I don’t know if we’ve experienced that one yet, but we’ve had some pretty funny ones! As they say, comedy is tragedy plus time and all of our funny stories are definitely ones that in the moment were either excruciatingly painful, or really upsetting or awkward. We were on a plane back from Albuquerque to New York a year and a half or so ago, and the pilot came on the PA and explained that we needed to watch the flight crew who would be demonstrating procedures for a crash landing. The flight crew looked just as surprised as we were! Everybody went silent while they demonstrated to a MUCH greater degree than you’re used to all of the specific things that you needed to know for a crash, all these really grim details…
Just what you want to hear…
Yeah! So I pulled out my phone to write an email to my son thinking, wow this might be the last thing I ever write or say to him, and I didn’t even realise how scared I was until I started trying to type – my thumbs were vibrating. I remember thinking shit, and over the next five minutes I managed to get down some really pathetic sentences telling him “I hope you have a great life!” We thought we were going to die. In the end we descended very rapidly, a kind of cartoon-ish death spiral, and then just ended up landing on a runway! And they didn’t say anything, the entire time the flight crew had no idea what was going on, they all assumed we were crashing too. They never explained what happened – then a week later they sent us an email with 25,000 air miles saying, ‘We understand you had a traumatic experience, please enjoy these miles!’ So that was a terrifying and brutal experience but, I don’t know – actually it’s not even that funny in the telling…
But at least now you know what to do in that situation, I suppose!
It’s funny because you’re talking to the person who clearly survived!
Speaking of crazy moments, your music videos always have equally crazy concepts. How do you come up with ideas for these, and how come you drew the short straw for the ‘Buckle’ video?
Everybody always assumes I drew the short straw – I don’t understand, I WON the coin toss. Keith and I BOTH wanted to be pumped with food and fake glass, it was a very fulfilling five or six hours of my life. How do we come up with our concepts? Usually they’re forged in the crucible of very short time. So we absolutely need to come up with something and shoot it within one or two weeks. We’re often perversely motivated by the title of the song, we rarely take into account what the lyrics are actually talking about, so we do like to refer to it in some way in the video. Then a dash of wish fulfillment goes in there, where we always try to just do something that we either wanted to do on our own, or we think it seems fun to do, or think it would be cool to have on video of ourselves. Inevitably they’re very uncomfortable to film.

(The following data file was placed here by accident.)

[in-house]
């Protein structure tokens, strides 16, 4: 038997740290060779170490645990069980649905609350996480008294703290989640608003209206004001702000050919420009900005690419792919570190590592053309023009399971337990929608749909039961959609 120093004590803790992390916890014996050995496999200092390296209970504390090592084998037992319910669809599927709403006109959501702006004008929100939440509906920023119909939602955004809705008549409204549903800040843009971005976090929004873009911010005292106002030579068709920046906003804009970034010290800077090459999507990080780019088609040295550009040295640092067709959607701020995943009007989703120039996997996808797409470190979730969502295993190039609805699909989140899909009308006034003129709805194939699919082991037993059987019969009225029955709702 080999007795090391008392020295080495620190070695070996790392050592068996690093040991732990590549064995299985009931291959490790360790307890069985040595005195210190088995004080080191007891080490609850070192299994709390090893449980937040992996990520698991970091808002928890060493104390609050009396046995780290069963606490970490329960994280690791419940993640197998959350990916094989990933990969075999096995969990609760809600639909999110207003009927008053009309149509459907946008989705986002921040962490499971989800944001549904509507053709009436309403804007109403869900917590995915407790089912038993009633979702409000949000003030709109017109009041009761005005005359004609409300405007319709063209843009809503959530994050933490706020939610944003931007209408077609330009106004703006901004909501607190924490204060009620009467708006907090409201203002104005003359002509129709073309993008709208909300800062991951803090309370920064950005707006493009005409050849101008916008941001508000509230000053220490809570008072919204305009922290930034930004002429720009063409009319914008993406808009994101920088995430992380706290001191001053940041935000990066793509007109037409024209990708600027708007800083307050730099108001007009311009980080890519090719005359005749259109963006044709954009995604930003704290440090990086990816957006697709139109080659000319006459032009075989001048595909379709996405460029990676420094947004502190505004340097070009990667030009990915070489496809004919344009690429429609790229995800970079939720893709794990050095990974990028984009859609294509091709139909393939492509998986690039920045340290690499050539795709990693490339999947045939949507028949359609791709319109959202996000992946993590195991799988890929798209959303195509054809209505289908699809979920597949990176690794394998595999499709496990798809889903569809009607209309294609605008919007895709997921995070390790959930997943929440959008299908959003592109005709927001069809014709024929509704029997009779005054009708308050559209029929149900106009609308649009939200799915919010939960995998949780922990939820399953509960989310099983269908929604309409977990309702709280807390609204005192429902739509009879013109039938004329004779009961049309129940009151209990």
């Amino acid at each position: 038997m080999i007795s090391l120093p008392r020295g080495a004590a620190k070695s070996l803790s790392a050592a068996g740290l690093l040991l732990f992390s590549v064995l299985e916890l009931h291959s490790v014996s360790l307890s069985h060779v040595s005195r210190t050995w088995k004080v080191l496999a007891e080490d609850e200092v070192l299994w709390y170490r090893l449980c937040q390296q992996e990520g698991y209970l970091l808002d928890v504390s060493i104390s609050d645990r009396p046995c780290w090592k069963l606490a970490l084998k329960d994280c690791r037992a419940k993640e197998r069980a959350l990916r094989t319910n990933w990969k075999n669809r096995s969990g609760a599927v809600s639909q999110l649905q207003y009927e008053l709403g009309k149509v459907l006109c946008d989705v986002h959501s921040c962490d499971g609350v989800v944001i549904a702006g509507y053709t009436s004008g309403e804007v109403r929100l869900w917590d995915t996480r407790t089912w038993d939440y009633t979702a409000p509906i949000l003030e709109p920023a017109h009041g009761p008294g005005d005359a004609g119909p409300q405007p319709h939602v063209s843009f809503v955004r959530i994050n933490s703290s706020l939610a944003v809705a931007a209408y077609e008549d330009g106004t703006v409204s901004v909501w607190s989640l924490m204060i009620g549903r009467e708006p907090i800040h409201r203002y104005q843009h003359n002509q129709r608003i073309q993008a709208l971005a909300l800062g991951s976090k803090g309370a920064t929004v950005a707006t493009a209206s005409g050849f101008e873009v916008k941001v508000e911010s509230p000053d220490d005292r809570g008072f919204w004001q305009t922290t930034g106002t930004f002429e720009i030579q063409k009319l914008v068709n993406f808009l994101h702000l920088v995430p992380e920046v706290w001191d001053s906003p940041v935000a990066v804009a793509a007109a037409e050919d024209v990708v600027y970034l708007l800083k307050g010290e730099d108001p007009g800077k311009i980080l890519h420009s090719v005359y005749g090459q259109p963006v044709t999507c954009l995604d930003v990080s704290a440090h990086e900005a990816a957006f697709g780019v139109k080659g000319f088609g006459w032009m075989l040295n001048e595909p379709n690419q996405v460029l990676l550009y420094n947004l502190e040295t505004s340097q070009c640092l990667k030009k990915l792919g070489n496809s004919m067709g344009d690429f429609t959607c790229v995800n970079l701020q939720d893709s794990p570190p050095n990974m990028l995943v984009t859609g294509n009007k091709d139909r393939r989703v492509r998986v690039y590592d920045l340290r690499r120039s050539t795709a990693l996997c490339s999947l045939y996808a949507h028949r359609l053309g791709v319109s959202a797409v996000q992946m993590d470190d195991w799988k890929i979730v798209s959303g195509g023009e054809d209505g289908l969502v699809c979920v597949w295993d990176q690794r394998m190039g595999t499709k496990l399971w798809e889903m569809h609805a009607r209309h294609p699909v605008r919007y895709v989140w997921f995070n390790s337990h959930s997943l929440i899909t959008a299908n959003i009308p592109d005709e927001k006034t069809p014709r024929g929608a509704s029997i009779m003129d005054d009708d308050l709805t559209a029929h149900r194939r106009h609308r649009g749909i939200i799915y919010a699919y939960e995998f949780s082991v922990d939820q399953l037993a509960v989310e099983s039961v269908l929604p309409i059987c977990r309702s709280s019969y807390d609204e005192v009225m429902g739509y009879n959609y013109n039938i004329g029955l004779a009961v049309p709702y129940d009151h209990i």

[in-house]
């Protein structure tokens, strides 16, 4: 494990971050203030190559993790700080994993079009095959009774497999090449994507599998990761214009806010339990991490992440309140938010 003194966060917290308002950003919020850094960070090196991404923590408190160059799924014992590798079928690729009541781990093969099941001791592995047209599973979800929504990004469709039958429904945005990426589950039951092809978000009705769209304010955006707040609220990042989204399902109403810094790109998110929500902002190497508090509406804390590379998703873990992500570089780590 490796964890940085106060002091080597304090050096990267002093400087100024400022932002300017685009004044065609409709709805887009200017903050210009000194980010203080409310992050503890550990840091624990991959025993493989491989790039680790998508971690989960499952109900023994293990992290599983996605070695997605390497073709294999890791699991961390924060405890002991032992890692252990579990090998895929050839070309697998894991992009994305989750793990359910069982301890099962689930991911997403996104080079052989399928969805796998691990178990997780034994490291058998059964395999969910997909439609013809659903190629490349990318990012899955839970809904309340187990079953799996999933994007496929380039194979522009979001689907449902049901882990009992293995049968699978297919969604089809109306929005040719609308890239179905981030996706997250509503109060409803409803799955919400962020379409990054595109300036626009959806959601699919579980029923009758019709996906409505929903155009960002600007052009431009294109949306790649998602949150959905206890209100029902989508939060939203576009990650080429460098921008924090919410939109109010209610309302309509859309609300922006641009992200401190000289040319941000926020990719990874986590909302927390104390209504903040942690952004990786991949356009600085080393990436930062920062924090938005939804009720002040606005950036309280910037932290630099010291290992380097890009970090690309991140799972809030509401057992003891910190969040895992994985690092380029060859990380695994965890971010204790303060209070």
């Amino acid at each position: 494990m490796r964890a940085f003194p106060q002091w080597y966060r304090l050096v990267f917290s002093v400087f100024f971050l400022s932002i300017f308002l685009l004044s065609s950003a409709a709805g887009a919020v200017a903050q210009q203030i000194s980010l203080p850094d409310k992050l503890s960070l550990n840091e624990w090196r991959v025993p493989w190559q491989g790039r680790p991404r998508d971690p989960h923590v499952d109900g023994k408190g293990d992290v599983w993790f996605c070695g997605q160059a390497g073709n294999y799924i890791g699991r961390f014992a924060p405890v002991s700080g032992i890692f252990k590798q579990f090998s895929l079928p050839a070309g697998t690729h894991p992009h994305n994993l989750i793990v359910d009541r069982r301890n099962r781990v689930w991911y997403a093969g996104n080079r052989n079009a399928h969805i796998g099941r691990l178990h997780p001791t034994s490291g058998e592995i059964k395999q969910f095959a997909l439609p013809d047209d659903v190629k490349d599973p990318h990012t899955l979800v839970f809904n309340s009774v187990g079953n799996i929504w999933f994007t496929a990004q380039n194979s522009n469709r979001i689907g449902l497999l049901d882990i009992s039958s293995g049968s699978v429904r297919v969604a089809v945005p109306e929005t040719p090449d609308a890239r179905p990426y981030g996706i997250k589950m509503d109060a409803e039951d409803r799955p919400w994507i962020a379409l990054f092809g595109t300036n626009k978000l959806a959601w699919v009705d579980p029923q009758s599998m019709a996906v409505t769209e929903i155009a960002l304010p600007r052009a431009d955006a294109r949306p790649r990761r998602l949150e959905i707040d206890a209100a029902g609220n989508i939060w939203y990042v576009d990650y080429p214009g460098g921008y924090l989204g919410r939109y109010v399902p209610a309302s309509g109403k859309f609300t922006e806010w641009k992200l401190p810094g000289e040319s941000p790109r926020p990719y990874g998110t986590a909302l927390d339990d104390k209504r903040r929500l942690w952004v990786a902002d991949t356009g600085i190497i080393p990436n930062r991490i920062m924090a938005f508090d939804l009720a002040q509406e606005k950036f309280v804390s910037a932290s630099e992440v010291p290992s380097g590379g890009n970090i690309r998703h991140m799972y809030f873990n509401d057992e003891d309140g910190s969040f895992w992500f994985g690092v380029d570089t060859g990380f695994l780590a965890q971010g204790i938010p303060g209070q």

But they always come out great. For the last question we’re going to get deep – TV en Francais was pretty hard hitting, providing a compelling real story with truthful lyrics. How would you compare the forthcoming Helter Seltzer?
I think Helter Seltzer is equally derived from real-life events, but in most of the songs I think the lyrics have been a little more generalised, so like passed through a kind of generalisation filter with the aim of making them more widely applicable. That’s a difficult sort of balancing act when writing lyrics for pop music. You want to include enough details to make them ring true and give them the texture of reality, but you also want to make them generic enough so that they can apply to a lot of different people’s situation, so that a lot of people will be able to listen and think this is getting at exactly what I’m going through right now. Doing that well is quite difficult, but I think Keith is among the best.
Helter Seltzer is released on the 22nd April via 100% Records